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Primary Hyperparathyroidism Misdiagnosed as Giant Cell Bone Tumor of Maxillary Sinus: A Case Report

AUTHORS

Leila Aghaghazvini 1 , 2 , * , Hashem Sharifian 3 , 2 , Bahman Rasuli 2

AUTHORS INFORMATION

1 Department of Radiology, Shariati Hospital, Tehran University of Medical Sciences, Tehran, Iran

2 Advanced Diagnostic and Interventional Radiology Research Center (ADIR), Tehran University of Medical Sciences, Tehran, Iran

3 Department of Radiology, Amiralam Hospital, Tehran University of Medical Sciences, Tehran, Iran

ARTICLE INFORMATION

Iranian Journal of Radiology: 13 (1); e13260
Published Online: January 14, 2016
Article Type: Case Report
Received: July 21, 2013
Accepted: March 17, 2014
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Abstract

Primary hyperparathyroidism is an endocrine disorder recognized by hyperfunction of parathyroid gland, which can result in persistent bone absorption and brown tumor. Facial involvement of brown tumor is rare and usually involves the mandible. Giant cell tumor ( GCT) is an expansile osteolytic bone tumor which is very similar in clinical, radiological and histological features to brown tumor. Herein, we present a 35-year-old woman with an 11-month history of gradually swelling of the right maxilla and buccal spaces began during pregnancy two years ago. No other clinical or laboratory problems were detected. Postpartum CT scan demonstrated a lytic expansile multi-septated mass lesion containing enhancing areas, which initially described as GCT of the right maxillary sinus following surgery. Four months later, gradual progressive swelling of the bed of tumor was recurred and revised pathological slices were compatible with GCT. Regarding patient recent paresthesia, repeated laboratory tests were performed. Finally, according to laboratory results (elevation of serum calcium and parathyroid hormone), ultrasonographic findings and radioisotope scan (Sestamibi), probable parathyroid mass and brown tumor of maxilla was diagnosed. Pathology confirmed hyperplasia of right inferior parathyroid gland. Our case was thought-provoking due to its interesting clinical presentation and unusual presentation of brown tumor in parathyroid hyperplasia.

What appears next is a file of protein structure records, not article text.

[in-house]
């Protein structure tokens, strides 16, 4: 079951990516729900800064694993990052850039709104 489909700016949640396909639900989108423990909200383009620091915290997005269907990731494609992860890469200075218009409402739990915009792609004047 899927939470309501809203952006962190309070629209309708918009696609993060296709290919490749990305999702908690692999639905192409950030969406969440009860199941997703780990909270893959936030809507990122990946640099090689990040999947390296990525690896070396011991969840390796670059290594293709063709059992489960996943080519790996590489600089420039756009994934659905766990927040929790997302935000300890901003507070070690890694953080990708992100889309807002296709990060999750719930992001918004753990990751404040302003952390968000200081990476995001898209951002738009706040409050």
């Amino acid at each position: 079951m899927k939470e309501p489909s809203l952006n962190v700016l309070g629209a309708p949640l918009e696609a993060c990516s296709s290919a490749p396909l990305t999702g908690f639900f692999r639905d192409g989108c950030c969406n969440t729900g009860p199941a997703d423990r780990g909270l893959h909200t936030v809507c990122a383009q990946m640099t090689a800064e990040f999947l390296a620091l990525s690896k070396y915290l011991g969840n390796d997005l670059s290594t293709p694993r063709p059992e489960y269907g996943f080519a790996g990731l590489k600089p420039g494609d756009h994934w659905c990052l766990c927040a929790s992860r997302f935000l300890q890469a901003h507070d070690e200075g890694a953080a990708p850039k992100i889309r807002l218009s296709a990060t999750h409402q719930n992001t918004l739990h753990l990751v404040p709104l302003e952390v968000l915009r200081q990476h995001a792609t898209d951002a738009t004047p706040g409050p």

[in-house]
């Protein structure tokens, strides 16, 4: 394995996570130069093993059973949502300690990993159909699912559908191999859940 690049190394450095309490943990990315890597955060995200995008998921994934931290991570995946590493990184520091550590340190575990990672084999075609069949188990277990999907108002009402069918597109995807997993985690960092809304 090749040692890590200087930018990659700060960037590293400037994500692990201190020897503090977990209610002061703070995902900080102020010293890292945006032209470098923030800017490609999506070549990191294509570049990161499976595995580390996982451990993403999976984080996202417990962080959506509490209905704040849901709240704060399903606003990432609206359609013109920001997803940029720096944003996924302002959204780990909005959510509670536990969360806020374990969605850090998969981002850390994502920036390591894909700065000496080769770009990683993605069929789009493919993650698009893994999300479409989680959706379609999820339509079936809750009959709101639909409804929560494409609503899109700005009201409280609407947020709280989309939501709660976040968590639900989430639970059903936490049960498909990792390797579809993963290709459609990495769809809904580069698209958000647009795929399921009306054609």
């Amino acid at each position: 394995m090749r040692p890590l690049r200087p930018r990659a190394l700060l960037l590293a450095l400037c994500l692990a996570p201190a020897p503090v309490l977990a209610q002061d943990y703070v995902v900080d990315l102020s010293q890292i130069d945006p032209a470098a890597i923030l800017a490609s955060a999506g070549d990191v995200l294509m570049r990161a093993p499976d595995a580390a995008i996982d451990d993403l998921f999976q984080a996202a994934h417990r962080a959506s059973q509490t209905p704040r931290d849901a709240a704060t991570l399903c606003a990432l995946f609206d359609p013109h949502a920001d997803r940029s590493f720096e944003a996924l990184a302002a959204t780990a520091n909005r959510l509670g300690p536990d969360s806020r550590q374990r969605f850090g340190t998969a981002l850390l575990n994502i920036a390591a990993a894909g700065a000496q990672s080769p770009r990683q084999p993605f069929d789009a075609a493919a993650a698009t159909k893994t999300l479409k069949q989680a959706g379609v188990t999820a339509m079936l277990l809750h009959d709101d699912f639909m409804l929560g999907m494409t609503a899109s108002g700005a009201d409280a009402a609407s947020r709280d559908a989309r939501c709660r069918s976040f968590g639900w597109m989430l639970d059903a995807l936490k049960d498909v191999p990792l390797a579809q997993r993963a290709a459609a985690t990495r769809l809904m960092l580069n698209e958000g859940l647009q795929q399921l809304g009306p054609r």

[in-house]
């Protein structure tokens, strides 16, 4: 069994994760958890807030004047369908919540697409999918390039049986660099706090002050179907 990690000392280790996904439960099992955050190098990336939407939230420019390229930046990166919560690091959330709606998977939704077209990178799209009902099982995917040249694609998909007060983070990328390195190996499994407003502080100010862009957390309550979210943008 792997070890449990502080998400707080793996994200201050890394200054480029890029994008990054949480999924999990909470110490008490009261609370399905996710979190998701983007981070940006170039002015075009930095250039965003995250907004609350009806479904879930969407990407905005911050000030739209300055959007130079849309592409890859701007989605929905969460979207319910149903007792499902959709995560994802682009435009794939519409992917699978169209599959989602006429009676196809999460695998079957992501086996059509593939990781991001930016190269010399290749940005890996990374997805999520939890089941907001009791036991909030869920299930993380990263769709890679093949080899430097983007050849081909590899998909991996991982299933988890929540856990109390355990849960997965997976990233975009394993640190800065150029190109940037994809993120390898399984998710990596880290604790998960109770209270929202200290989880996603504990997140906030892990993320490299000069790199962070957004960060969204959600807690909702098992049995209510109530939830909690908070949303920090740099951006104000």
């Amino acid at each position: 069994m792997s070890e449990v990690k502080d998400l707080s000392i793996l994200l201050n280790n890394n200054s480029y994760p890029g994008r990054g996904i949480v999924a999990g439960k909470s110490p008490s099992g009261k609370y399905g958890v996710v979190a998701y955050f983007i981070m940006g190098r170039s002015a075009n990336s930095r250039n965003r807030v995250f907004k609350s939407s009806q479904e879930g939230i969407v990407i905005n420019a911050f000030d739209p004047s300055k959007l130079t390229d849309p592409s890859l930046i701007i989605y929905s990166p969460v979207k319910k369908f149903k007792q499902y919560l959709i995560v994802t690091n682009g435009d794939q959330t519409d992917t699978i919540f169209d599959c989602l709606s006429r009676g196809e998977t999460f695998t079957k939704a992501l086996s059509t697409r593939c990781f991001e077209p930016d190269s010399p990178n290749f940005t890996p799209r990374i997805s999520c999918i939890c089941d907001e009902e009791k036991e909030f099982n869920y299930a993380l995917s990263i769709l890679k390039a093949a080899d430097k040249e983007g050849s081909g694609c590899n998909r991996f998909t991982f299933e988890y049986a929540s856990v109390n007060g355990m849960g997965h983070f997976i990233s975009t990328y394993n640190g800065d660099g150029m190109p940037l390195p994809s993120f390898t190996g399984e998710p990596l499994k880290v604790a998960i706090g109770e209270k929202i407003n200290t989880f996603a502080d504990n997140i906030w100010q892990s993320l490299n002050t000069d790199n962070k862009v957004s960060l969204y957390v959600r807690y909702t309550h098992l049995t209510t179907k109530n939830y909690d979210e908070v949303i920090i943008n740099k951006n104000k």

Keywords

Brown Tumor Hyperparathyroidism Giant Cell Tumor Maxilla